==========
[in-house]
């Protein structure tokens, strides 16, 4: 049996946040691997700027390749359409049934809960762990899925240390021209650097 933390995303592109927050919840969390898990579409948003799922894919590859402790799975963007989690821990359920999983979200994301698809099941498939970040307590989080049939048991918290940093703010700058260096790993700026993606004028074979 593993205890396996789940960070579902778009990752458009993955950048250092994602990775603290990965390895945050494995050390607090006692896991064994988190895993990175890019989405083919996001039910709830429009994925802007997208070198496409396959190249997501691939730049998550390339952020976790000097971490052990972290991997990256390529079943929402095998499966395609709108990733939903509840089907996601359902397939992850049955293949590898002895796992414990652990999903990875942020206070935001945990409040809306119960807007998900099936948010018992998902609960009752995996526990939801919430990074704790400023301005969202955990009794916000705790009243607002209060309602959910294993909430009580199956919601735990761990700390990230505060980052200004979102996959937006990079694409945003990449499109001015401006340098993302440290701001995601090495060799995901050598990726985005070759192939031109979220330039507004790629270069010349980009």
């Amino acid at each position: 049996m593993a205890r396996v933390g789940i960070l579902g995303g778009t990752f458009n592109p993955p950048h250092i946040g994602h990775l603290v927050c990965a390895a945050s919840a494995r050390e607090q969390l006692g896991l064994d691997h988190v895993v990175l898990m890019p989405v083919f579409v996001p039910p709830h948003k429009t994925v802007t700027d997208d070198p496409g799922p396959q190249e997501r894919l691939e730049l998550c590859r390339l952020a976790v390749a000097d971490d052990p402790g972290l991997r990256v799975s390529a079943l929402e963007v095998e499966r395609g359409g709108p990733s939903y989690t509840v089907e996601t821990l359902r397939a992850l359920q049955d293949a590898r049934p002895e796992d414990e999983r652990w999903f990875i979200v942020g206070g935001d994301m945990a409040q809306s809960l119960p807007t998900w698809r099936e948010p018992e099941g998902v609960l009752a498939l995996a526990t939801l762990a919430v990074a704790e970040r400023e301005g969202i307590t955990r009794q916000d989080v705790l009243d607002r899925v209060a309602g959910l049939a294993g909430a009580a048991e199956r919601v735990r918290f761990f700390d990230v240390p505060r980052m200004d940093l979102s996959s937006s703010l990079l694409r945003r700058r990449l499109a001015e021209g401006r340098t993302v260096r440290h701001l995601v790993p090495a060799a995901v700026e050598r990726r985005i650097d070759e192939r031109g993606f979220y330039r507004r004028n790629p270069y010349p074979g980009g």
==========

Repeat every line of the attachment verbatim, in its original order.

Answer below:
[in-house]
């Protein structure tokens, strides 16, 4: 049996946040691997700027390749359409049934809960762990899925240390021209650097 933390995303592109927050919840969390898990579409948003799922894919590859402790799975963007989690821990359920999983979200994301698809099941498939970040307590989080049939048991918290940093703010700058260096790993700026993606004028074979 593993205890396996789940960070579902778009990752458009993955950048250092994602990775603290990965390895945050494995050390607090006692896991064994988190895993990175890019989405083919996001039910709830429009994925802007997208070198496409396959190249997501691939730049998550390339952020976790000097971490052990972290991997990256390529079943929402095998499966395609709108990733939903509840089907996601359902397939992850049955293949590898002895796992414990652990999903990875942020206070935001945990409040809306119960807007998900099936948010018992998902609960009752995996526990939801919430990074704790400023301005969202955990009794916000705790009243607002209060309602959910294993909430009580199956919601735990761990700390990230505060980052200004979102996959937006990079694409945003990449499109001015401006340098993302440290701001995601090495060799995901050598990726985005070759192939031109979220330039507004790629270069010349980009």
């Amino acid at each position: 049996m593993a205890r396996v933390g789940i960070l579902g995303g778009t990752f458009n592109p993955p950048h250092i946040g994602h990775l603290v927050c990965a390895a945050s919840a494995r050390e607090q969390l006692g896991l064994d691997h988190v895993v990175l898990m890019p989405v083919f579409v996001p039910p709830h948003k429009t994925v802007t700027d997208d070198p496409g799922p396959q190249e997501r894919l691939e730049l998550c590859r390339l952020a976790v390749a000097d971490d052990p402790g972290l991997r990256v799975s390529a079943l929402e963007v095998e499966r395609g359409g709108p990733s939903y989690t509840v089907e996601t821990l359902r397939a992850l359920q049955d293949a590898r049934p002895e796992d414990e999983r652990w999903f990875i979200v942020g206070g935001d994301m945990a409040q809306s809960l119960p807007t998900w698809r099936e948010p018992e099941g998902v609960l009752a498939l995996a526990t939801l762990a919430v990074a704790e970040r400023e301005g969202i307590t955990r009794q916000d989080v705790l009243d607002r899925v209060a309602g959910l049939a294993g909430a009580a048991e199956r919601v735990r918290f761990f700390d990230v240390p505060r980052m200004d940093l979102s996959s937006s703010l990079l694409r945003r700058r990449l499109a001015e021209g401006r340098t993302v260096r440290h701001l995601v790993p090495a060799a995901v700026e050598r990726r985005i650097d070759e192939r031109g993606f979220y330039r507004r004028n790629p270069y010349p074979g980009g």